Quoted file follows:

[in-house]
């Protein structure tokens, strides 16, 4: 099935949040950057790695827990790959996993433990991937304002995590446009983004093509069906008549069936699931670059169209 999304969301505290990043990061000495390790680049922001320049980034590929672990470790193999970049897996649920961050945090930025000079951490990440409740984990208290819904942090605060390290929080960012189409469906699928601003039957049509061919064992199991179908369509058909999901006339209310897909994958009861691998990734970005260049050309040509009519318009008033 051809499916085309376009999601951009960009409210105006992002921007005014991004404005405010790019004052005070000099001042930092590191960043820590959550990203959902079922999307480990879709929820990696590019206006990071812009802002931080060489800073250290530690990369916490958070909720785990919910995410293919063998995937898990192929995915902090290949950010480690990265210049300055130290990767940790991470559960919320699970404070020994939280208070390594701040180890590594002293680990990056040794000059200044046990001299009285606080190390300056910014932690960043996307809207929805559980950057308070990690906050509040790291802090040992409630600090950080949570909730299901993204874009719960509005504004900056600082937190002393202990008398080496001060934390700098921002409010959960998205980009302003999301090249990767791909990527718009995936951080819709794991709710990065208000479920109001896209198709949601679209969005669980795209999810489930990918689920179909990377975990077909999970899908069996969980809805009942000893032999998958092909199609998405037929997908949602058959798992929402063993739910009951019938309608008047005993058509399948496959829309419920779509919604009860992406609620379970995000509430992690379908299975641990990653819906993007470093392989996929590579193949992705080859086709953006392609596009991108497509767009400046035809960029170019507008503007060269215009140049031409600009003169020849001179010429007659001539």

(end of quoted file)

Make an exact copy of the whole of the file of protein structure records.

[in-house]
């Protein structure tokens, strides 16, 4: 099935949040950057790695827990790959996993433990991937304002995590446009983004093509069906008549069936699931670059169209 999304969301505290990043990061000495390790680049922001320049980034590929672990470790193999970049897996649920961050945090930025000079951490990440409740984990208290819904942090605060390290929080960012189409469906699928601003039957049509061919064992199991179908369509058909999901006339209310897909994958009861691998990734970005260049050309040509009519318009008033 051809499916085309376009999601951009960009409210105006992002921007005014991004404005405010790019004052005070000099001042930092590191960043820590959550990203959902079922999307480990879709929820990696590019206006990071812009802002931080060489800073250290530690990369916490958070909720785990919910995410293919063998995937898990192929995915902090290949950010480690990265210049300055130290990767940790991470559960919320699970404070020994939280208070390594701040180890590594002293680990990056040794000059200044046990001299009285606080190390300056910014932690960043996307809207929805559980950057308070990690906050509040790291802090040992409630600090950080949570909730299901993204874009719960509005504004900056600082937190002393202990008398080496001060934390700098921002409010959960998205980009302003999301090249990767791909990527718009995936951080819709794991709710990065208000479920109001896209198709949601679209969005669980795209999810489930990918689920179909990377975990077909999970899908069996969980809805009942000893032999998958092909199609998405037929997908949602058959798992929402063993739910009951019938309608008047005993058509399948496959829309419920779509919604009860992406609620379970995000509430992690379908299975641990990653819906993007470093392989996929590579193949992705080859086709953006392609596009991108497509767009400046035809960029170019507008503007060269215009140049031409600009003169020849001179010429007659001539």